This Dutch import’s fatuous ending falls short, but the illustrations are worth the time spent appreciating them. (Picture...

A small yellow octopus is nonplussed to return home from his daily swim to find someone else’s tale protruding from his home.

The soft and expressive illustrations done in acrylic and oil pastels by van Hout (Surprise, 2014, etc.) are the highlight of what could have been a noteworthy story about the pitfalls of jumping to conclusions. Flitting among his concerned friends, an endearingly expressive octopus searches for a solution to the very big intruder stuck in his doorway. The fishy suggestions run the gamut from “Chase him away!” to “Declare war on him.” As the story unfolds, the problem of what to do with the giant tail sticking out of Octopus’ home involves every sea creature in the neighborhood. After much deliberation, the little octopus hears whispered advice in the depths around him. “What would you do?” The sea seems to be urging him to listen to his intuition—which he does to his ultimate delight. Van Lieshout and van Os explore the extreme reactions fear and uncertainty can elicit. As is so often the case, a simple question could have prevented the escalating misunderstanding and turmoil. What makes the resolution unsatisfactory is that an entire scene seems to be missing—the reveal. One minute the friends struggle to pull out the mysterious tale à la “The Enormous Turnip,” and the next, there’s a smiling mermaid holding the besotted octopus. “ ‘Oh,’ Octopus blushed. ‘If I’d only known you were a lady! That’s different!’ ”

This Dutch import’s fatuous ending falls short, but the illustrations are worth the time spent appreciating them. (Picture book. 4-6)

Pub Date: April 1, 2015

ISBN: 978-1-9359-5439-2

Page Count: 32

Publisher: Lemniscaat USA

Review Posted Online: Feb. 2, 2015

Kirkus Reviews Issue: Feb. 15, 2015



A stocking stuffer par excellence, just right for dishing up with milk and cookies.

Pigeon finds something better to drive than some old bus.

This time it’s Santa delivering the fateful titular words, and with a “Ho. Ho. Whoa!” the badgering begins: “C’mon! Where’s your holiday spirit? It would be a Christmas MIRACLE! Don’t you want to be part of a Christmas miracle…?” Pigeon is determined: “I can do Santa stuff!” Like wrapping gifts (though the accompanying illustration shows a rather untidy present), delivering them (the image of Pigeon attempting to get an oversize sack down a chimney will have little ones giggling), and eating plenty of cookies. Alas, as Willems’ legion of young fans will gleefully predict, not even Pigeon’s by-now well-honed persuasive powers (“I CAN BE JOLLY!”) will budge the sleigh’s large and stinky reindeer guardian. “BAH. Also humbug.” In the typically minimalist art, the frustrated feathered one sports a floppily expressive green and red elf hat for this seasonal addition to the series—but then discards it at the end for, uh oh, a pair of bunny ears. What could Pigeon have in mind now? “Egg delivery, anyone?”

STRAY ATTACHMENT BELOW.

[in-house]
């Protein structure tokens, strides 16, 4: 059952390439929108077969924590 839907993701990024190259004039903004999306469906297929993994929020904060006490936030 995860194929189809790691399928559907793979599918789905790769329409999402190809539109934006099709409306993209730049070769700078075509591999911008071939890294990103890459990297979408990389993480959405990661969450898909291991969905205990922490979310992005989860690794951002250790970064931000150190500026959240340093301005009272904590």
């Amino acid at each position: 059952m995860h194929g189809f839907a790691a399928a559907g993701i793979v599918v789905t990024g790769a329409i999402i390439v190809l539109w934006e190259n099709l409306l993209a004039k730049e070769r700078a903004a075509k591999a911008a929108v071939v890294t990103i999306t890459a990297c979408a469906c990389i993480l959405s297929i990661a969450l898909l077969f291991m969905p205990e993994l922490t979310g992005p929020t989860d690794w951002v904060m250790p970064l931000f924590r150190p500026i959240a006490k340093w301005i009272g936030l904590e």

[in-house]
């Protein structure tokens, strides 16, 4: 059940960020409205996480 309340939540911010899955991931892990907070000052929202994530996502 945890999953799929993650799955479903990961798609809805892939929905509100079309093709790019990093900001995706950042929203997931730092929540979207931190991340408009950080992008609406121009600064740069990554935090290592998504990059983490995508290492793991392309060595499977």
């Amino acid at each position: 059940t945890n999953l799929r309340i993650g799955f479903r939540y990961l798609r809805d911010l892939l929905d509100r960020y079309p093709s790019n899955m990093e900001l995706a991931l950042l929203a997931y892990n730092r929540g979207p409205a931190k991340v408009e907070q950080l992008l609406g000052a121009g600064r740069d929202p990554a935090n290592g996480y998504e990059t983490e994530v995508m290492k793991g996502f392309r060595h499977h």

A stocking stuffer par excellence, just right for dishing up with milk and cookies. (Picture book. 4-6)

Pub Date: Sept. 5, 2023

ISBN: 9781454952770

Page Count: 40

Publisher: Union Square Kids

Review Posted Online: Sept. 12, 2023


Echoes of Runaway Bunny color this exchange between a bath-averse piglet and his patient mother. Using a strategy that would probably be a nonstarter in real life, the mother deflects her stubborn offspring’s string of bath-free occupational conceits with appeals to reason: “Pirates NEVER EVER take baths!” “Pirates don’t get seasick either. But you do.” “Yeesh. I’m an astronaut, okay?” “Well, it is hard to bathe in zero gravity. It’s hard to poop and pee in zero gravity too!” And so on, until Mom’s enticing promise of treasure in the deep sea persuades her little Treasure Hunter to take a dive. Chunky figures surrounded by lots of bright white space in Segal’s minimally detailed watercolors keep the visuals as simple as the plotline. The language isn’t quite as basic, though, and as it rendered entirely in dialogue—Mother Pig’s lines are italicized—adult readers will have to work hard at their vocal characterizations for it to make any sense. Moreover, younger audiences (any audiences, come to that) may wonder what the piggy’s watery closing “EUREKA!!!” is all about too. Not particularly persuasive, but this might coax a few young porkers to get their trotters into the tub. (Picture book. 4-6)

Pub Date: March 1, 2011

ISBN: 978-0-399-25425-3

Page Count: 32

Publisher: Philomel

Review Posted Online: Jan. 25, 2011

Kirkus Reviews Issue: Feb. 1, 2011

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